Syrian opposition forces backed by US airstrikes lifted Wednesday a siege on the frontline town of Marea in northern Aleppo province, pushing back Daesh fighters, a monitoring group said.
The rebels appear to have been helped by the wider offensive led by the Kurdish-dominated Democratic Forces of Syria (DSF) further to the east, which is placing heavy pressure on the Islamist militants.
The DSF offensive is focused on capturing territory in the so-called Minbij pocket, Daesh's last stretch of land along the Turkish border. Minbij city lies just 20 kilometres from the frontier. DSF forces say there are on the city's outskirts.
"The siege has been lifted on Marea," Rami Abdel Rahman, head of the Britain-based Syrian Observatory for Human Rights, told dpa. Marea is a key part of a rebel-held enclave in Aleppo, a shrinking piece of territory near the border with Turkey.
In May, Daesh attacked Marea, cutting it off from the lifeline of A'zaz on the Turkish border. Some 160,000 people are trapped in the area as Turkey has shut its borders to civilians trying to flee.
The northern Aleppo enclave was cut off from the city to the south in February by government forces, backed by Russian air power.
The government is continuing to batter southern Aleppo, launching a barrage of airstrikes on rebel-held eastern Aleppo city. Helicopters were dropping highly inaccurate and destructive barrel bombs on the city, activists said.
At least 15 people were killed and as many injured in the attacks, according to Abdel Rahman.
In Aleppo city, video footage taken by activists on the ground showed heavy damage to buildings. Activist Mahmoud al Shahabi told dpa that there are two hospitals in the area that suffered some damage.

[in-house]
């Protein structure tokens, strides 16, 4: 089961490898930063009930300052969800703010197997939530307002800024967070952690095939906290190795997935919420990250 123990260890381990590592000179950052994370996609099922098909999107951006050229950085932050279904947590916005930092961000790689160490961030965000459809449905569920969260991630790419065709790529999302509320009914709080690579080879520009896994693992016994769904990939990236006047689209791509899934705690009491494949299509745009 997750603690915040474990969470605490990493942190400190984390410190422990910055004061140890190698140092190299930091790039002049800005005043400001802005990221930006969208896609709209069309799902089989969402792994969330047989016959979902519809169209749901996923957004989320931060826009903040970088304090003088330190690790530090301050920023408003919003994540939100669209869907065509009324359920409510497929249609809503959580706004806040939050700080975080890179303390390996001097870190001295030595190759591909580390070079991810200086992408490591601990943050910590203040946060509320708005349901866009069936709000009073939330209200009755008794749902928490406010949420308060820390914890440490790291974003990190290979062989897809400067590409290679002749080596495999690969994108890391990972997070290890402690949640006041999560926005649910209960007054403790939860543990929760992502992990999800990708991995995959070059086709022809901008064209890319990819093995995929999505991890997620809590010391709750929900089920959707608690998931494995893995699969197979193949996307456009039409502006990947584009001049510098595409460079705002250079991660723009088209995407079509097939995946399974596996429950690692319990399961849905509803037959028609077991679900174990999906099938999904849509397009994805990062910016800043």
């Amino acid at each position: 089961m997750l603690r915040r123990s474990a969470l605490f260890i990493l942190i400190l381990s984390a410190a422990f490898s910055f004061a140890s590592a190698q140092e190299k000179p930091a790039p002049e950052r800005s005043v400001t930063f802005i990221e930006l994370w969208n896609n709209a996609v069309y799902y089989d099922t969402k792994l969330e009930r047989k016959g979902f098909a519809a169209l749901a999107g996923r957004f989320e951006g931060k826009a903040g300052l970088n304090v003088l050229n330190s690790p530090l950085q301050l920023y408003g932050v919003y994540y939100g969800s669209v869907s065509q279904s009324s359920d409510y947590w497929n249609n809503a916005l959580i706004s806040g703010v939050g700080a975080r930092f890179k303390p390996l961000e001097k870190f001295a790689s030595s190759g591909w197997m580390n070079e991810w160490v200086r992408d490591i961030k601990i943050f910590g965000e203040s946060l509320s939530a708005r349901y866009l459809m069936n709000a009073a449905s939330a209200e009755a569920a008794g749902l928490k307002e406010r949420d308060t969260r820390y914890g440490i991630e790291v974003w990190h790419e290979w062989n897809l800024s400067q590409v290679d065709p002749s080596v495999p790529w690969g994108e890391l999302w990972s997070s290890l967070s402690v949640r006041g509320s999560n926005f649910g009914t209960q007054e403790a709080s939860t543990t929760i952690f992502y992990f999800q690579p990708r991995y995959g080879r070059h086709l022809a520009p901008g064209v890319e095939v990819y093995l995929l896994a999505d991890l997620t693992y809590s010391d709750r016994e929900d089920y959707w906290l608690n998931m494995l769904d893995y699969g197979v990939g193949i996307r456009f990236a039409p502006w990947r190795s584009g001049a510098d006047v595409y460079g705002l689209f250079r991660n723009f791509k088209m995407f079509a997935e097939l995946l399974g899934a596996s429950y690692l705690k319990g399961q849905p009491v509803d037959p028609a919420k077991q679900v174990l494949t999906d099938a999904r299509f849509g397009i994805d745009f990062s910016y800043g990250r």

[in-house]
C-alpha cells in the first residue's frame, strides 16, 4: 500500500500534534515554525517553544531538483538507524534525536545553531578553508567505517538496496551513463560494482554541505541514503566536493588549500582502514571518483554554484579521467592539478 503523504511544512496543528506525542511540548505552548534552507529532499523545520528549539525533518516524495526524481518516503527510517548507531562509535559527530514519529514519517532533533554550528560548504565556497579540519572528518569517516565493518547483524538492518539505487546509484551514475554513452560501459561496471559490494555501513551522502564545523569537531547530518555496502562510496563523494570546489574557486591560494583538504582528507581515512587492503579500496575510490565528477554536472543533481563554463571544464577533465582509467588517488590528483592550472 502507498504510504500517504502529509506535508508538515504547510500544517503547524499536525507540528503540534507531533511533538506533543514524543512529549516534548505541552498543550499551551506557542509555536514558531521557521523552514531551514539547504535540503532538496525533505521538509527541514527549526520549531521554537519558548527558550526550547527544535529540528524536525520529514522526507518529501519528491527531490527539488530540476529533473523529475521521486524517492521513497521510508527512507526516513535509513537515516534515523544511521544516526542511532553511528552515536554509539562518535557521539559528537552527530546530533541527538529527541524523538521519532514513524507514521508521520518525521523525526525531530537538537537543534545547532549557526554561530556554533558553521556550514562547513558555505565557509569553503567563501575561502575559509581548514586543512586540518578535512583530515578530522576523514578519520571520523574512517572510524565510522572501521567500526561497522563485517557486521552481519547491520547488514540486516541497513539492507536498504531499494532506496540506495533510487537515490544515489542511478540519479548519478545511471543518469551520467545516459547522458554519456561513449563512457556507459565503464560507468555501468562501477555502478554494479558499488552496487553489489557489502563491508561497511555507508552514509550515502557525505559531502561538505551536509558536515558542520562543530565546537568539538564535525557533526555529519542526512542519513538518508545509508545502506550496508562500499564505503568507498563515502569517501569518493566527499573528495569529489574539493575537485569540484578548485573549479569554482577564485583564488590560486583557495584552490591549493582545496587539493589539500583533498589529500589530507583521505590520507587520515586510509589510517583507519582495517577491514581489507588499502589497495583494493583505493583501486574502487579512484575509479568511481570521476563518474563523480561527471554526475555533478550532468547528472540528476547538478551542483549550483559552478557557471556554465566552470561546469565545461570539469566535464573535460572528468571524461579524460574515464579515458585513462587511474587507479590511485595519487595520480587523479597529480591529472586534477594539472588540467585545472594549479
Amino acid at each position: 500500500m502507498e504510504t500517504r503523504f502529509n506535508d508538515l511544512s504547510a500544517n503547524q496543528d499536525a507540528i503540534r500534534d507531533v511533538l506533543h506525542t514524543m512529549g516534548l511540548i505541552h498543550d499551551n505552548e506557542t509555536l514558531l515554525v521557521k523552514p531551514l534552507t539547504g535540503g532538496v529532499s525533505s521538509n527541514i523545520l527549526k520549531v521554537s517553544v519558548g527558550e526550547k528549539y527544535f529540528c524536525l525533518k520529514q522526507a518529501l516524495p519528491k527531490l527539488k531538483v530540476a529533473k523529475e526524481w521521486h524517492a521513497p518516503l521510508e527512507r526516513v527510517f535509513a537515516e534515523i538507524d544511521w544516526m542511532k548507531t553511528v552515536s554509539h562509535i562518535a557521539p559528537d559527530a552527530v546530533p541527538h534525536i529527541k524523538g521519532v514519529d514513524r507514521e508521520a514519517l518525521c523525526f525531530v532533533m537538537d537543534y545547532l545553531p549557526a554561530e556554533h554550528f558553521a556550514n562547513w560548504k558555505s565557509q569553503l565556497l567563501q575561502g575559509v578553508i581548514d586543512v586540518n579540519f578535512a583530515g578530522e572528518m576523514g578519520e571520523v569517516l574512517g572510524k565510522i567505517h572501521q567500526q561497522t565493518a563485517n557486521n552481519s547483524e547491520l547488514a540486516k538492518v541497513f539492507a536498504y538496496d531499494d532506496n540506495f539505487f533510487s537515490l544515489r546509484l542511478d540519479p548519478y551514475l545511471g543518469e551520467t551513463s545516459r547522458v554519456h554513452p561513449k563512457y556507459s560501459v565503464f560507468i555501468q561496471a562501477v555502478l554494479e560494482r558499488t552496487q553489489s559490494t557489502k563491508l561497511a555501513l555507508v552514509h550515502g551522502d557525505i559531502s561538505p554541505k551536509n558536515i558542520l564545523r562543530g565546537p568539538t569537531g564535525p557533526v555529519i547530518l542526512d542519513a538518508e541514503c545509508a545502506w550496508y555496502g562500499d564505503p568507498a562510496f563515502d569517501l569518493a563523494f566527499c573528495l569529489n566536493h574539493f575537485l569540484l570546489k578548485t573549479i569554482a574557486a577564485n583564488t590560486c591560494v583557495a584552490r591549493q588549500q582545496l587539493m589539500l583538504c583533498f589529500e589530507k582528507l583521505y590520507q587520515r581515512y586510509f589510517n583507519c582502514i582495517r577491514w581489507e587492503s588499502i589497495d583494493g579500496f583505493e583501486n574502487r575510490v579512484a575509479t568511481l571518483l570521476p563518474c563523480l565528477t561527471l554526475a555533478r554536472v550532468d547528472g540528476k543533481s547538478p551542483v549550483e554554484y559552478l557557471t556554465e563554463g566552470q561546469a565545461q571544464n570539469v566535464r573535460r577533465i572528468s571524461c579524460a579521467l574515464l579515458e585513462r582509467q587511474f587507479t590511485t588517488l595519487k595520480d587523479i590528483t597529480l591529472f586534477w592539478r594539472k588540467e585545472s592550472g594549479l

Al Shahabi, who lives in Aleppo, said cemeteries are full and people are using "what remains of the public garden and children playgrounds to bury their loved ones."
The city is split, but the rebel-held section is coming under increasing pressure. The Syria Campaign, a pro-opposition advocacy group, said in a tweet: "Aleppo has run out of coffins and body bags. And the bombs keep falling."
President Bashar al-Assad this week vowed to step up attacks on "terrorists," a term he employs to refer to those opposing his rule.
The al-Assad family has run Syria since 1970 and the 2011 uprising was largely in response to what opponents see as oppressive policies.
Observers said Daesh forces retreated from Marea and nearby villages in order to shore up their lines in Minbij, as that area is a major transit artery and sits close to al-Raqqa, the extremists' de-facto Syrian capital.
Kurdish officials also claim the extremists still have supply lines running over the Turkish frontier into the Minbij area.
The US, which has launched more than 100 airstrikes in Minbij and Marea to help the ground forces, also says the goal of the operation is to limit foreign fighter flows to Daesh.
The offensive inside the pocket is being led by Arab brigades within the DSF, according to US and Kurdish officials.
Turkey itself has been wary of the offensive against Daesh, due to close links between the group at the core of the DSF, the Kurdish People's Protection Units (YPG), and the Kurdistan Workers' Party (PKK), which has been engaged in fighting against Turkish security forces in south-eastern Turkish provinces.
Turkey's Foreign Minister Mevlut Cavusoglu said he was given promises by the US that Kurdish forces would not remain in Minbij after Daesh was ousted. Washington hasn't confirmed Cavusoglu's claim.
The defence ministers of Iran, Russia and Syria are scheduled to meet on Thursday in Tehran to discuss the battle against Daesh, according to Iranian media reports.
By Weedah Hamzah and Shabtai Gold
© 2022 dpa GmbH